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July 15, 2008 | Chris Payatagool

New systems, travel costs give videoconferencing a long-awaited boost

Cisco_Telepresence_EMC.jpgA teleconference gets under way at EMC Corp. in Hopkinton. On the other end are company managers in Santa Clara, California. (Boston Globe Photo / Wiqan Ang)

By Carolyn Y. Johnson
Globe Staff / July 14, 2008

HOPKINTON - Bob Basiliere, an EMC Corp. vice president, used to fly to the West Coast every six weeks to meet with his team. Now, when he needs to talk face-to-face with them, all he needs to do is look across an oval table that extends, virtually, from Hopkinton to Santa Clara, Calif.

The high-end videoconferencing system from Cisco Systems Inc. that Basiliere uses has spared him any cross-country trips since November and has saved EMC an estimated 3,000 hours of employee work time and $300,000 in travel expenses over the past nine months.

Videoconferencing, long touted as a transformative business technology, has long fallen short of its potential, plagued by poor quality or unreliable experiences that can't substitute for important in-person meetings.

But a slew of changes - including improved technology, rising travel costs, and broad societal acceptance of online video - are driving growth in the sector.

Andrew_Davis.jpg"No matter how you look at it, the conferencing and collaboration industry today is in a period of unprecedented growth, and we've been tracking the market for 15 years," said Andrew W. Davis, managing partner at Wainhouse Research, a Duxbury firm that tracks the videoconferencing industry.

Davis said the industry grew at about a 30 percent rate over the last year. He estimates the total market for factory revenues of all conferencing technologies - including audio, video, and Web conferencing - at $8 billion in 2008; it is projected to grow to $10 billion in 2012.

One major factor in drawing attention to videoconferencing are heavyweights that entered the market for high-end telepresence systems that attempt - often through integrated lighting, well-placed speakers, and multiple cameras - to convey a sense of realistic interaction.

The HP Halo Meeting Room

Cisco and Hewlett Packard Co. began offering telepresence systems over the past three years.

Joan_Vandermate.jpgMeanwhile, Polycom Inc., a long-term player and leader in videoconferencing that also offers telepresence systems, is in a state of "hypergrowth," said Joan Vandermate, vice president of marketing.

"We're in almost a bit of a perfect storm in terms of things that are stimulating growth," Vandermate said.

"Oddly enough, the economic recession is helping our sales, which seems counter-intuitive, but this is one of those technologies that [benefits] when organizations look to cut operational expense costs, look to cut travel costs."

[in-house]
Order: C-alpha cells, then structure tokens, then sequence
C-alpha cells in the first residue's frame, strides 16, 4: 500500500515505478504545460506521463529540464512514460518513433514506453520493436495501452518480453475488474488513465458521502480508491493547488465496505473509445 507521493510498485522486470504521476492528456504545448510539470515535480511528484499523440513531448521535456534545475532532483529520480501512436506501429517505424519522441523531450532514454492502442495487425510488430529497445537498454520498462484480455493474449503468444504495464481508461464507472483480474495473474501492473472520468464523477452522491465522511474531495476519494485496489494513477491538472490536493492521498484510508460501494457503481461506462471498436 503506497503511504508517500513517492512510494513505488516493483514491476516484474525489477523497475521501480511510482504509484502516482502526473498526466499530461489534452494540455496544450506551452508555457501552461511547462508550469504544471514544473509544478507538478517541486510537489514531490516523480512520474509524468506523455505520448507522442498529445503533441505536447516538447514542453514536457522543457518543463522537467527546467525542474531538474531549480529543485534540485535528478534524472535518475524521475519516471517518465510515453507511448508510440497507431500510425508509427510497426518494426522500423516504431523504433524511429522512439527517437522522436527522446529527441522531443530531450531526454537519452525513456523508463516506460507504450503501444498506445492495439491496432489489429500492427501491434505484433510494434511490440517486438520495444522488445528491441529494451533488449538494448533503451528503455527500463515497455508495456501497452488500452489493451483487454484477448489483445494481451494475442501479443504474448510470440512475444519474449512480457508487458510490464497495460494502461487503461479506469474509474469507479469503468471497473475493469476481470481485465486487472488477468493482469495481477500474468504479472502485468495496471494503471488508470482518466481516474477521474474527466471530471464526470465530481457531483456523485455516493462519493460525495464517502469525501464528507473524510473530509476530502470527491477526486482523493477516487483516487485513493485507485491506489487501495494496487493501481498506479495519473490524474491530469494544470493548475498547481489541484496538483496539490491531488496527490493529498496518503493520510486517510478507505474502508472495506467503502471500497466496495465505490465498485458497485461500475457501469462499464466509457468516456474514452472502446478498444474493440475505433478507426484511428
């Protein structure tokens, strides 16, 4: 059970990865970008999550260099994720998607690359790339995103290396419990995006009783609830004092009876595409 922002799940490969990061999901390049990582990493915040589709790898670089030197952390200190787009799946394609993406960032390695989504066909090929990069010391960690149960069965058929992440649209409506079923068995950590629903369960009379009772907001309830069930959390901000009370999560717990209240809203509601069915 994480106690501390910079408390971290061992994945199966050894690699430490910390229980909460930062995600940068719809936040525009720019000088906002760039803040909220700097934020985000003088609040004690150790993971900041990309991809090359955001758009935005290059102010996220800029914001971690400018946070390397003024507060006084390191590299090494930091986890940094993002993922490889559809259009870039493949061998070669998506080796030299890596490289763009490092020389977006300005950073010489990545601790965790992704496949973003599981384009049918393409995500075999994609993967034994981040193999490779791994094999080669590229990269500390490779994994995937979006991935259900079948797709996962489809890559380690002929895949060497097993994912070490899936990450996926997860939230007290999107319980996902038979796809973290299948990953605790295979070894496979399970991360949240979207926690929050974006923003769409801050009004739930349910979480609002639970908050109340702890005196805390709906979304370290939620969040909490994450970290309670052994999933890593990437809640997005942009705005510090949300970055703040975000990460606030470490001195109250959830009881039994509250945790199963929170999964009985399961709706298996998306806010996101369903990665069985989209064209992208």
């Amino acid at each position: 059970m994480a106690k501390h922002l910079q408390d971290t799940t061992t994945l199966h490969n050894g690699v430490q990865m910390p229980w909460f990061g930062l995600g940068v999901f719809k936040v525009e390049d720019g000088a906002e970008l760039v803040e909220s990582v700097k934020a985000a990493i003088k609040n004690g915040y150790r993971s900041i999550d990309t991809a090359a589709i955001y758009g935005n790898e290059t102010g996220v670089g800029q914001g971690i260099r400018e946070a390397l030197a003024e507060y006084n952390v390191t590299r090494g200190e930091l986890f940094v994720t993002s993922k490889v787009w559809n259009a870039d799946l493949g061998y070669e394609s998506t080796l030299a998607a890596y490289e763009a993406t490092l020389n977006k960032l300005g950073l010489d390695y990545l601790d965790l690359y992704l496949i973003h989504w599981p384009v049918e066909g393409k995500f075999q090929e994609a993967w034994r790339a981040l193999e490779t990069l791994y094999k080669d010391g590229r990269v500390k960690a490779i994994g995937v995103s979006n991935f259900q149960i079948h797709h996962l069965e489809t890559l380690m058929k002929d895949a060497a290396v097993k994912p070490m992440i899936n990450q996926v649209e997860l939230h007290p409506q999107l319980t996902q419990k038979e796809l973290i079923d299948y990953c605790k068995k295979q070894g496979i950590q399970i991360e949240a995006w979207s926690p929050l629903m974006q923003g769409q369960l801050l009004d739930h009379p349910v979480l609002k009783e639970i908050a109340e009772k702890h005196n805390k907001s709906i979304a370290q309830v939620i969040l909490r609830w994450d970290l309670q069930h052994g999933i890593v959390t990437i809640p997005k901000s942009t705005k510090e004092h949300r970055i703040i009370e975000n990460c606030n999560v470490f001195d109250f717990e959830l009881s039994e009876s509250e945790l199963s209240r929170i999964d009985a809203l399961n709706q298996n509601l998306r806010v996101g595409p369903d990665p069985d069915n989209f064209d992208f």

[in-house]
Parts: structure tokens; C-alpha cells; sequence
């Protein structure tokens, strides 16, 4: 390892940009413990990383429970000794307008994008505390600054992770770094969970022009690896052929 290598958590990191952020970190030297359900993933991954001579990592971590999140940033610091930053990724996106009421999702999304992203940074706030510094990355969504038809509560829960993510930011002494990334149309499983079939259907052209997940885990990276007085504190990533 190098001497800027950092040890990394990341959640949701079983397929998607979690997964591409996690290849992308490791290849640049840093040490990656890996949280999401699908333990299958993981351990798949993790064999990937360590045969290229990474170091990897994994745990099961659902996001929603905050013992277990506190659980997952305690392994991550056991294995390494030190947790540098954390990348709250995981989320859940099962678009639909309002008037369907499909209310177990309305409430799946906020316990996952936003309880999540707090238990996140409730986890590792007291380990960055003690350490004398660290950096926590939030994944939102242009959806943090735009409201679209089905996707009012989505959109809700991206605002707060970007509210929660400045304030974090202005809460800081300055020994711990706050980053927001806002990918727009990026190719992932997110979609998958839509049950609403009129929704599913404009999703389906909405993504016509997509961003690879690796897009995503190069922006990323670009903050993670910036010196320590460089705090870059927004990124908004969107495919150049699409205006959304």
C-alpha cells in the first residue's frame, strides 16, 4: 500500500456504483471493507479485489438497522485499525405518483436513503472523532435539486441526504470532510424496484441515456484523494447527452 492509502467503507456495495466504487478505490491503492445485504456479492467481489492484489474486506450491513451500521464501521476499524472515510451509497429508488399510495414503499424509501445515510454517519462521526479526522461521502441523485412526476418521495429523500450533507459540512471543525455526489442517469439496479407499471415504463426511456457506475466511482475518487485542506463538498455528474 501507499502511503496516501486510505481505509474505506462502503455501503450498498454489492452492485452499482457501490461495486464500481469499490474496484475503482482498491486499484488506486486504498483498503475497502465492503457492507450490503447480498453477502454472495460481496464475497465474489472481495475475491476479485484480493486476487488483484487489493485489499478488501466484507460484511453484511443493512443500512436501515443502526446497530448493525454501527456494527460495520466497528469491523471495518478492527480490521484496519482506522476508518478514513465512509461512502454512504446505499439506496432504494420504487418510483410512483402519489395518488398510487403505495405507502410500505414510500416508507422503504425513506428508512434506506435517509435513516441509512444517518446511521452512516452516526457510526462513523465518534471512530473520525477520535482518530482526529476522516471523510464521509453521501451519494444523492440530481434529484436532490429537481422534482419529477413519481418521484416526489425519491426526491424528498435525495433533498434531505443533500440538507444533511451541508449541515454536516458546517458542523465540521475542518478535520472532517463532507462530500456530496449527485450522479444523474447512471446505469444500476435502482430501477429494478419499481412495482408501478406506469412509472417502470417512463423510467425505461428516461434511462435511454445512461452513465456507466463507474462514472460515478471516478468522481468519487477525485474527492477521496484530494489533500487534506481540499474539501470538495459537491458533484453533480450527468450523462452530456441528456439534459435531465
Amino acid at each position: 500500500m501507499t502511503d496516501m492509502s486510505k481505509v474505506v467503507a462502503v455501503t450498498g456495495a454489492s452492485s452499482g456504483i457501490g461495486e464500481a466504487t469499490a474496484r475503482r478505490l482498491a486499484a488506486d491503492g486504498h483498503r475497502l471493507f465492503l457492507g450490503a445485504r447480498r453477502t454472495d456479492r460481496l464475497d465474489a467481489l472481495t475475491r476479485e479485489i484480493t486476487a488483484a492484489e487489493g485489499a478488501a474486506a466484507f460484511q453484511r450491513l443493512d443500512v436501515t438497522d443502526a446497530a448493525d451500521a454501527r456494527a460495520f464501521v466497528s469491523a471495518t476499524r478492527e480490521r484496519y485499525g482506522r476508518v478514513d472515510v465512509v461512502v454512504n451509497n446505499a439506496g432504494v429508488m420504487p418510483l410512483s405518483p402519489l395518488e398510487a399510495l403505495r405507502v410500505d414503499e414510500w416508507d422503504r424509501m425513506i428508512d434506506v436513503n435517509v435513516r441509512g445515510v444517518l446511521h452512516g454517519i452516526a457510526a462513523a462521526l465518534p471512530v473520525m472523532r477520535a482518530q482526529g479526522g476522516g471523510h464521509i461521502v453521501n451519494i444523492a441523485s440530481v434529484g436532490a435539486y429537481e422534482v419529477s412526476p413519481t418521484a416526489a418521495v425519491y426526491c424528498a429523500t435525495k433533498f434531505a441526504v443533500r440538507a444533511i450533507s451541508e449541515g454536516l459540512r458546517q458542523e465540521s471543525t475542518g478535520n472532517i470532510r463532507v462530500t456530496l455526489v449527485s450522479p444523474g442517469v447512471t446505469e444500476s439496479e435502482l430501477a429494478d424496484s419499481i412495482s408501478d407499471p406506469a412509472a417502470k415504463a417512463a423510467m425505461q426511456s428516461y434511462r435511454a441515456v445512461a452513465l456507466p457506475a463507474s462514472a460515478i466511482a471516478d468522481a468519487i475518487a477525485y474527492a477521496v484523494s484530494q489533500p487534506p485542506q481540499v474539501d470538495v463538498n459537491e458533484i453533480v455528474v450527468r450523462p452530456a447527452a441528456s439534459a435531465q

Videoconferencing is at the nexus of several trends.

The Polycom 400 Series RPX

As the workplace fills with younger people - comfortable with Internet phone services such as Skype and with online video - offices may be primed for videoconferencing.

Rising fuel costs and the airline industry's woes are making travel less attractive to companies looking for ways to cut expenses and save time.

And companies concerned about their carbon footprints or looking to cultivate a green image may consider videoconferencing as a way to show their commitment to the environment.

But the lifelike videoconferencing systems are not cheap.

EMC estimates it paid about $300,000 for its two studios in Hopkinton and Santa Clara, and plans to build more this year. While costs range widely, a typical Telepresence system might cost $200,000, with maintenance costs of about 15 percent a year.

Still, vendors say the technologies pay for themselves in the end.

W.R. Grace and Co., a Maryland chemical supplier that uses Polycom videoconferencing systems, said it cut travel expenses and outsourcing costs by $8 million in one year.

Darren_Podrabsky_sm.jpgDarren Podrabsky, marketing manager for HP Halo Collaboration Studios, said the company recently decided to quadruple its telepresence studios in large part because of the need to shave travel budgets.

Cisco estimates its teleconferencing systems have saved Cisco alone $150 million in travel costs, and says the systems are its fastest-growing product.

Laurie Heltsley, director of strategic projects at Procter & Gamble, said that since the company has been tracking its videoconferencing over Cisco's TelePresence system eight months ago, employees have reported their sessions took the place of 3,000 trips.

The technology allows it to make better use of the highest-paid workers, Procter & Gamble said. The company can "put those people in different places around the world in literally minutes or hours, whereas in prior kinds of scenarios it would have taken literally days or maybe weeks to scale individuals in that way," Heltsley said. "A conversation that needs to be had can be had in multiple locations around the world, in an hour, in a manner consistent with face-to-face conversation."

The technology also allows the global company a sense of continuity. For example, when an employee retired recently, there was a group luncheon through the TelePresence room, with colleagues from far away participating in the farewell.

"It's time-zone sensitive - a virtual lunch is a breakfast in one place, lunch in another, and happy hour in another," Heltsley said. "It's very fun to watch."

Carolyn Y. Johnson can be reached at [email protected].

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